Running Away From the Arts

As the third month of her senior year of high school ends Dima Hamdan’s responsibilities pour on her like the heavy November rain of that month. Homework, Exams, and the ghost of her SAT's terrify her, but the windstorm of them all is her college application.

She begins to fill her red covered Lebanese American University application with a pencil first incase she makes a mistake. Hamdans’s major is to be English Literature. A day later, she writes Accounting with ink instead.

As high school students graduate a myriad of mixed emotions follow them. A feeling of ambiguity is born, whither or not they chose the right major, or why they chose it.

Based on the office of Institutional Research & Assessment, in the fall of 2011, 7,500 undergraduate students were enrolled at the Lebanese American University. Out of those, 783 students were enrolled into the art majors, which consist of nine branches. Two thousand five hundred and twelve students opted for business instead; which consists of three branches and nine emphasis in business studies.

The trend carries on to the fall of 2013 with 8,146 students enrolled; 686 students were in arts, which now consist of 11 branches. Business is still more popular with 2,392 students, 3 branches and seven emphasis in business studies.

“ I chose business because I thought it was the safe thing to do,” says Omar Salman a 19-year-old sophomore business major, Salman continues and says, “ I wanted to do journalism but I decided against it.”

Salman is not a rare case; many students view the arts to be a risky major.

According to Dr. Paul Tabar, associate professor of sociology/anthropology at LAU Beirut, “ people who can make a decent income are driven by financial reasons and art degrees are not in the current socio-economic system capable of generating an income.”

At noon, 40 students rush to the Adnan Kassar building in the Lebanese American University’s (LAU) Beirut campus, to attend their introduction to marketing class. A huge classroom, the instructor was forced to raise her voice the highest she can in order to reach her audience. The silent whisper of students who fail to communicate with the instructor become a lullaby, and the air-condition big enough to give every one of us a gentle breeze made it a perfect spot for a siesta.

While some students pursue business since it is safer, other feel so strongly about their choice. “ I do not like reading, I like managing and dealing with numbers more, besides in school they concentrated on math more,” says Omar Halabi a 20-year-old business student.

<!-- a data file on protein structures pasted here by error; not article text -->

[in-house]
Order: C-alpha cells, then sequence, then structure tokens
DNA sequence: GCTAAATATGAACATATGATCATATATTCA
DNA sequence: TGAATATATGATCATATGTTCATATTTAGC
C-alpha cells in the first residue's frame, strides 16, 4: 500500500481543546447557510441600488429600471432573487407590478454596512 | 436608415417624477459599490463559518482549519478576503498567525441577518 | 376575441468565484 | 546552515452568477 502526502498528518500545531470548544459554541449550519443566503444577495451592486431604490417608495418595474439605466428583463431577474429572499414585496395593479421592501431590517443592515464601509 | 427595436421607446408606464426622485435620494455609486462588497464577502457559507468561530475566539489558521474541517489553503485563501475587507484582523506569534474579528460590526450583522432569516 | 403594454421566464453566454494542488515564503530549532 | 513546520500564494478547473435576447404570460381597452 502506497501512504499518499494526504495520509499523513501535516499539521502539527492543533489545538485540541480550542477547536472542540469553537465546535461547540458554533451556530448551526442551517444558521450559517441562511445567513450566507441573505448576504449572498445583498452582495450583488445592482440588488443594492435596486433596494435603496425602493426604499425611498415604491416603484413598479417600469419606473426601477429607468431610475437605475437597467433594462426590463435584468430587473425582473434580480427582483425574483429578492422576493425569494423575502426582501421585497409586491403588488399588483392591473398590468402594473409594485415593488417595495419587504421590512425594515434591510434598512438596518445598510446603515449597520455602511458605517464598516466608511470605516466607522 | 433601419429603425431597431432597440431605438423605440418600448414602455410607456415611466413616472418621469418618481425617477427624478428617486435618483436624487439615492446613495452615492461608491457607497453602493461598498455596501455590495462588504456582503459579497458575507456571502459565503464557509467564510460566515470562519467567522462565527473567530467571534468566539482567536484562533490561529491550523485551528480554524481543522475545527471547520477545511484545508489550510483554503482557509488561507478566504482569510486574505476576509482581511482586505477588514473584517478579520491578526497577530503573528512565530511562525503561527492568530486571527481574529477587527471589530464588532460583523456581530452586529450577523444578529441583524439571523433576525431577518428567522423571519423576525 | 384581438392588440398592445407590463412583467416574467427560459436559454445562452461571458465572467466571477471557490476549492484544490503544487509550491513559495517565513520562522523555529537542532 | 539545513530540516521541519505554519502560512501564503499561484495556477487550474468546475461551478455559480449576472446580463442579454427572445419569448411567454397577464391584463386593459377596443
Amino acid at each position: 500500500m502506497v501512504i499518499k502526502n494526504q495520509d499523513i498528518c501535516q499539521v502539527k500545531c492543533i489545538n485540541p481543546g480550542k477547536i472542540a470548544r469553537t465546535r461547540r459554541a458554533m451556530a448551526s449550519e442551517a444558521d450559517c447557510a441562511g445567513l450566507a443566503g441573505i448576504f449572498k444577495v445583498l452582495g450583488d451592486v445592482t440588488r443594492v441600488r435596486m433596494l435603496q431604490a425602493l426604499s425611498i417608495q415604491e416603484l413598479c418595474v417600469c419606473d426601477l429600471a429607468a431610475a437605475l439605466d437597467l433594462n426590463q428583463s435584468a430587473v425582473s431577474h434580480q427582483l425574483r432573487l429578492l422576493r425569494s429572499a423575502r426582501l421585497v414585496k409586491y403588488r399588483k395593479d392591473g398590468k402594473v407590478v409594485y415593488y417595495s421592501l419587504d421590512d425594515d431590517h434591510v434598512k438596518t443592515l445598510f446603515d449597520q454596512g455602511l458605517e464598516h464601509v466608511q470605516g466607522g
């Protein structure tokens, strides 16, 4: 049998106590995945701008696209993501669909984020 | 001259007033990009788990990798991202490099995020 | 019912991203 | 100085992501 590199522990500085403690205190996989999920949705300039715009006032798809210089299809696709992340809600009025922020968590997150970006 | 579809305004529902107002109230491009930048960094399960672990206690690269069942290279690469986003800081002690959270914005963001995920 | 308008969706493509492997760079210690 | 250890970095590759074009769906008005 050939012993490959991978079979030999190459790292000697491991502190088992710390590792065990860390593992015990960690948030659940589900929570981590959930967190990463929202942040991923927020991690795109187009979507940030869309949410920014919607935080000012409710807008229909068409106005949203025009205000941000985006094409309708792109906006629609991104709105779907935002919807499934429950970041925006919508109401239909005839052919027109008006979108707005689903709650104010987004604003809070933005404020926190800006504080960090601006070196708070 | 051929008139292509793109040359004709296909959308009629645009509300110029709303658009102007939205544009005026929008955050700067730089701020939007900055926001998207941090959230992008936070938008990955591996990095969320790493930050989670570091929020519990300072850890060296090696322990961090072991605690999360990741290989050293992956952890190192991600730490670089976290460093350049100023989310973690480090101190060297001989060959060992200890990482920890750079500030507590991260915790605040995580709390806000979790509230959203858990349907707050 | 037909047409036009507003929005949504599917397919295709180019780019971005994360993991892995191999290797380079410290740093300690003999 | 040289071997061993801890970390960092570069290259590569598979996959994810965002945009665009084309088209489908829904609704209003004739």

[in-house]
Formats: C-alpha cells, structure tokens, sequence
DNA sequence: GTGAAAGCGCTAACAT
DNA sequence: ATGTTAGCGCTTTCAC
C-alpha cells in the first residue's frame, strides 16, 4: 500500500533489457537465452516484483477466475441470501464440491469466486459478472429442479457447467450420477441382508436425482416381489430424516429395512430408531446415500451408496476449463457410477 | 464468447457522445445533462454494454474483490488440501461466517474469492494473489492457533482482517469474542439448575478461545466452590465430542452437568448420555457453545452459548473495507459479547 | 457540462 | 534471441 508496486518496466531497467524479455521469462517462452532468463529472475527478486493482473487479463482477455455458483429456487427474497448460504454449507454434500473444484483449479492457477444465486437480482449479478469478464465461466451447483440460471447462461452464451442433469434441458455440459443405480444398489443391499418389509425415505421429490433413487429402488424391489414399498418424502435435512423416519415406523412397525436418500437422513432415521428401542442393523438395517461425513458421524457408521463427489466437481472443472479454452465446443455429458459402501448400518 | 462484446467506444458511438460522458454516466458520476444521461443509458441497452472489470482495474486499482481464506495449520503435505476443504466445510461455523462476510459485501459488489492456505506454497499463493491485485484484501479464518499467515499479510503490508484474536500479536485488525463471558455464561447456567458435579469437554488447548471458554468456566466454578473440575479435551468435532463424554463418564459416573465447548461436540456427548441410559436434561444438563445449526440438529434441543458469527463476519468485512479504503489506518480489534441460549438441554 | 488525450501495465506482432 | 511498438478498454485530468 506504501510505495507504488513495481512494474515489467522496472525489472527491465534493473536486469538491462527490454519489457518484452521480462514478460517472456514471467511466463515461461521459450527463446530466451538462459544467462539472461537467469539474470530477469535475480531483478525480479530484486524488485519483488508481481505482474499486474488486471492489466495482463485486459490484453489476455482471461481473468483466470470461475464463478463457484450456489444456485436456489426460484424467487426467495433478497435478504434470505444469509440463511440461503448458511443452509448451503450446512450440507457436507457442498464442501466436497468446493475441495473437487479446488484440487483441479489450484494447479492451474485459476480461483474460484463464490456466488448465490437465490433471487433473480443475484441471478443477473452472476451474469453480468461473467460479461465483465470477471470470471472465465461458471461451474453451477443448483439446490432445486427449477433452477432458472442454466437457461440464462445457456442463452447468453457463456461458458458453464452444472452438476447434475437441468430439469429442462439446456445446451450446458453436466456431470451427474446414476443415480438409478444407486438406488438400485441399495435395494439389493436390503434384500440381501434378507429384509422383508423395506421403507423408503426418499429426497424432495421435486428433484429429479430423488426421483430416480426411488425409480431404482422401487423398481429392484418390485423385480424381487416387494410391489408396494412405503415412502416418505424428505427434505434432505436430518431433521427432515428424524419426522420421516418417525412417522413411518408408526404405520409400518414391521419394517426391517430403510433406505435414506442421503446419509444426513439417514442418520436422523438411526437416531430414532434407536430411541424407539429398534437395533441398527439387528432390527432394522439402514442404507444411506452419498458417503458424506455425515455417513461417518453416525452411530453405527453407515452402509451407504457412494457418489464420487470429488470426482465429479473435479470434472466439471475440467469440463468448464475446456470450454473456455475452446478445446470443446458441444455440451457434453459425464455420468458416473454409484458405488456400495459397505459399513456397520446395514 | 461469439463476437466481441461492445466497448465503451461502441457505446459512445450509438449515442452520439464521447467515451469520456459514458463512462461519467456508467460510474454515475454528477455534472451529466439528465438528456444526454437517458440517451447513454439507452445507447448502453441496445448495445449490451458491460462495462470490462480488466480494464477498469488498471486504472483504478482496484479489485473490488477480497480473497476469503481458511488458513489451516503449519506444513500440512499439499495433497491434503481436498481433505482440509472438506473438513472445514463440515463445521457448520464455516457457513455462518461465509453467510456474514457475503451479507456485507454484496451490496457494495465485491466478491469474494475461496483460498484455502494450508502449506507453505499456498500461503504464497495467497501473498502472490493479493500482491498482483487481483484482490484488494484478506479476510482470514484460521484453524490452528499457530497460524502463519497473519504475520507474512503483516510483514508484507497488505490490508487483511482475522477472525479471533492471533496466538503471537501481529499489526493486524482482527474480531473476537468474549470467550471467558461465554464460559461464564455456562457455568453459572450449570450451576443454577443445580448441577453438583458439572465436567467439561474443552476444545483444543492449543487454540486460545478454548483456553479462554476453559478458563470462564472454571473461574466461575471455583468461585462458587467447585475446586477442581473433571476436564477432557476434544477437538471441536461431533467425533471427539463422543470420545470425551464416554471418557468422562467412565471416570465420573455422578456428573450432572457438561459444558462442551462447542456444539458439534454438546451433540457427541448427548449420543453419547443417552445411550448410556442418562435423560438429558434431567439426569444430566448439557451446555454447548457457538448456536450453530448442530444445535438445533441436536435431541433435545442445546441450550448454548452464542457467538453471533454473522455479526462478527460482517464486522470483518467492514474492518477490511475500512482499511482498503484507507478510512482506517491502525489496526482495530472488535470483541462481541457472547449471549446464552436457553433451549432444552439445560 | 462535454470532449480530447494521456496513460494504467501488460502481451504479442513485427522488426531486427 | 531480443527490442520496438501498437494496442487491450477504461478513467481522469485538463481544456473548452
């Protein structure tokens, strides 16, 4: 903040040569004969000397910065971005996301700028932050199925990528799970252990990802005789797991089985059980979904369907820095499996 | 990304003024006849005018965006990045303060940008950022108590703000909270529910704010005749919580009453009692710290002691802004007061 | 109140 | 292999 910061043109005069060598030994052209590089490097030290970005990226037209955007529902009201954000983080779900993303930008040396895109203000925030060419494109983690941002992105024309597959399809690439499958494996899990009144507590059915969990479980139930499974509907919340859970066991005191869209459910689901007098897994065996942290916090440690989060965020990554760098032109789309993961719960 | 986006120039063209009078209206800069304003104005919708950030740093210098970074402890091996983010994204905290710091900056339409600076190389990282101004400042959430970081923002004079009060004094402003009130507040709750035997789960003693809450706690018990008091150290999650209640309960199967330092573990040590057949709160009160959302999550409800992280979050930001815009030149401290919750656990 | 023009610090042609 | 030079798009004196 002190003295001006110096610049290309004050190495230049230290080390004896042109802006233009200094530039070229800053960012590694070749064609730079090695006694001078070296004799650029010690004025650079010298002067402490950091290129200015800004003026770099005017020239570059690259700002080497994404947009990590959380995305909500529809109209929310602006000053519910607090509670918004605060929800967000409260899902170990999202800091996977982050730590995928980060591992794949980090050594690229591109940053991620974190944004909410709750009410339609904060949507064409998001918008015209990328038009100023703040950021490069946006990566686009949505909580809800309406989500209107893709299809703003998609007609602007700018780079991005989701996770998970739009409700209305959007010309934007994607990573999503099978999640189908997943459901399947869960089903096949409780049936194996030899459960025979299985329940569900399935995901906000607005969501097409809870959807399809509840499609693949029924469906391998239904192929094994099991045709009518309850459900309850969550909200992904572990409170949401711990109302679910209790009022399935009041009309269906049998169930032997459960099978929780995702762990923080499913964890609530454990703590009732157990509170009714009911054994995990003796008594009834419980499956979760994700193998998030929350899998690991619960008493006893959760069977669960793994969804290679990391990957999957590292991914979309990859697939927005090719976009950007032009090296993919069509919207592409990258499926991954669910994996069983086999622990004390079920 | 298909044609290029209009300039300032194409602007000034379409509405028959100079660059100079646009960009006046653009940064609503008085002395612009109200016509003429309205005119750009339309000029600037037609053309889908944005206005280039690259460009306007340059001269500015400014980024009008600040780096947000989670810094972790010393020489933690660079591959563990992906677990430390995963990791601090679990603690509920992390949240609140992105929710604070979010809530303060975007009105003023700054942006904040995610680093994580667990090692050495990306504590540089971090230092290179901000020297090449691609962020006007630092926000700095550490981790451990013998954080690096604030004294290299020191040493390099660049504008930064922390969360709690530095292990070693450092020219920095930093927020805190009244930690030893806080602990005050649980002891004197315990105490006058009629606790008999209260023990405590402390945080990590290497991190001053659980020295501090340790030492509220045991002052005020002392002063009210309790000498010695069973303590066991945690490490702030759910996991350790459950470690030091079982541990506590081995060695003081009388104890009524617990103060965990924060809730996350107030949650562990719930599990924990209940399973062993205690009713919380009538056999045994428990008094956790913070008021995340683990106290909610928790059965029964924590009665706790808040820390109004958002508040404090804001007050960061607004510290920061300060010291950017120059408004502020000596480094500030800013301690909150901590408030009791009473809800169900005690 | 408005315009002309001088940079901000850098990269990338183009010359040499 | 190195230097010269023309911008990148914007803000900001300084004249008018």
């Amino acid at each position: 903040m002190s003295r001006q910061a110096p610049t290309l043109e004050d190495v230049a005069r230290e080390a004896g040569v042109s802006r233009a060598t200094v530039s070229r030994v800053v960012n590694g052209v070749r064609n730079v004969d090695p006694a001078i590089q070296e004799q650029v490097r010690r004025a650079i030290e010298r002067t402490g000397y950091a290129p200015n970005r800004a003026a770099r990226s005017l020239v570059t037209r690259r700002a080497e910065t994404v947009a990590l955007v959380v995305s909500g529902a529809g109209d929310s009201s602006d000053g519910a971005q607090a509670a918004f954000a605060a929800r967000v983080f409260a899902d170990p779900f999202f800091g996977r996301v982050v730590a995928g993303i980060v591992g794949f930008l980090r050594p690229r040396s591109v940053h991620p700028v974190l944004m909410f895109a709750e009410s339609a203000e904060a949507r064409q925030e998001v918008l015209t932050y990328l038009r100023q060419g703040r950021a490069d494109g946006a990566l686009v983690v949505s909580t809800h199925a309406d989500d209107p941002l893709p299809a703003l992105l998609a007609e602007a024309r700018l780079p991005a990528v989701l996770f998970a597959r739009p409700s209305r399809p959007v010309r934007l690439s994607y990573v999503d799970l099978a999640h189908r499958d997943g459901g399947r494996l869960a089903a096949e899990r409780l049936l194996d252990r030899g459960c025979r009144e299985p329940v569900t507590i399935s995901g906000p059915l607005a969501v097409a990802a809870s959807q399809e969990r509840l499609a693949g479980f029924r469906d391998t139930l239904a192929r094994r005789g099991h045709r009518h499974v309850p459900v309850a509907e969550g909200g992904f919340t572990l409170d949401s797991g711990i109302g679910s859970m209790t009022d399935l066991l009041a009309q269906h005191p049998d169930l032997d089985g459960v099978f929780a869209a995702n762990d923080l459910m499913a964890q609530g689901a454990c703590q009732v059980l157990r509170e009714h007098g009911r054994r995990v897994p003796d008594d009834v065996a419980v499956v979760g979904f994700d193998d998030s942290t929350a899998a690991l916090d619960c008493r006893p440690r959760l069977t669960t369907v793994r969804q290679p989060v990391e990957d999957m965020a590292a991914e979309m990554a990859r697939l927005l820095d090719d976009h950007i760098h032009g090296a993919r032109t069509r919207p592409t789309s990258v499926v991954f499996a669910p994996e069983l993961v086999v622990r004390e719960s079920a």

Indeed, according to The World Economic Forum’s 2013 Global Information Technology Report, Lebanon was ranked one of top 5 countries of the World for Math and Science education.

Nourhan Kazak a 19-year-old sophomore Literature major believes that to be a bad thing. “ Literature is undermined in Lebanon and school students should be more encouraged to read.” The English major goes on and says, “ The educational system actually makes students hate reading because in school we had only 2 hours of English a week.”

At 9 a.m. at the first week of university, 5 English majors take their time to walk to their History of English class in Nicol building in LAU Beirut, as they are sure they don’t have to attend 10 minutes earlier just to find a seat. As they sit down in a group, their instructor informs them that this class would be a tutorial, meaning they would only attend once a week since they are only a few. Disappointed, the students were compensated with their instructor’s lively character.

“ I wish all my classes were like this.” Exclaims Malak Hijazi a 20-year-old junior English major. “The instructor explained it as if the Norman Conquest was happening before my eyes.” Rejoices Mustafa Zein a 22-year-old senior minoring in English.

Various high school students hold the belief that following the business track in life will save them for being lost. “I don’t know what I am going to do in my life so I am just going to major in business,” says 17-year-old Ali Mokdad.

Zulfa Jamal who has a bachelor’s in psychology believes that parents somehow affect their children choices. “ If parents don’t let their children explore what they like, they will end up following the trend and just do any major to get a degree.”

A concerned parent Issam Halawi stopped his daughter from majoring in philosophy. “ I counseled my daughter to major in business instead of philosophy, since philosophy does not bring food to the table.” Halawi supports his arguments and says, “Business can get you a decent salary at the end of the day.”

But can pursing a career in the arts really make you jobless?

Well, the business insider cited a study by a company named beyond.com called “The Multi-Generational Job Search, only 2 percent of employers hired liberal arts majors, compared to 18 percent who hired business majors.

With the possibility of not finding a job as soon as her business college mates Kazak remains optimistic. “ I choose Literature in the first place because it widens one’s horizons and gives us access to worlds that are foreign to us and we can only know by the personal experience that literature has to offer.”

“ People are searching for mundane, routinized jobs it is an economy based on profit making.” Says Dr. Tabar, “ art is not a good business it is a bad investment.”

“ Since the people enrolled in English are so little, we can not open all the required classes,” says Dr. Rula Diab is Associate Professor of English/Applied Linguistics.

“ But we do open tutorial courses but usually, only as few as one or two register for them,”

In the fall of 2013, only one student was enrolled in philosophy, Nora Adlouni, a finance major, envies him/her. “ Wow I wish I had his/her courage.” She exclaims.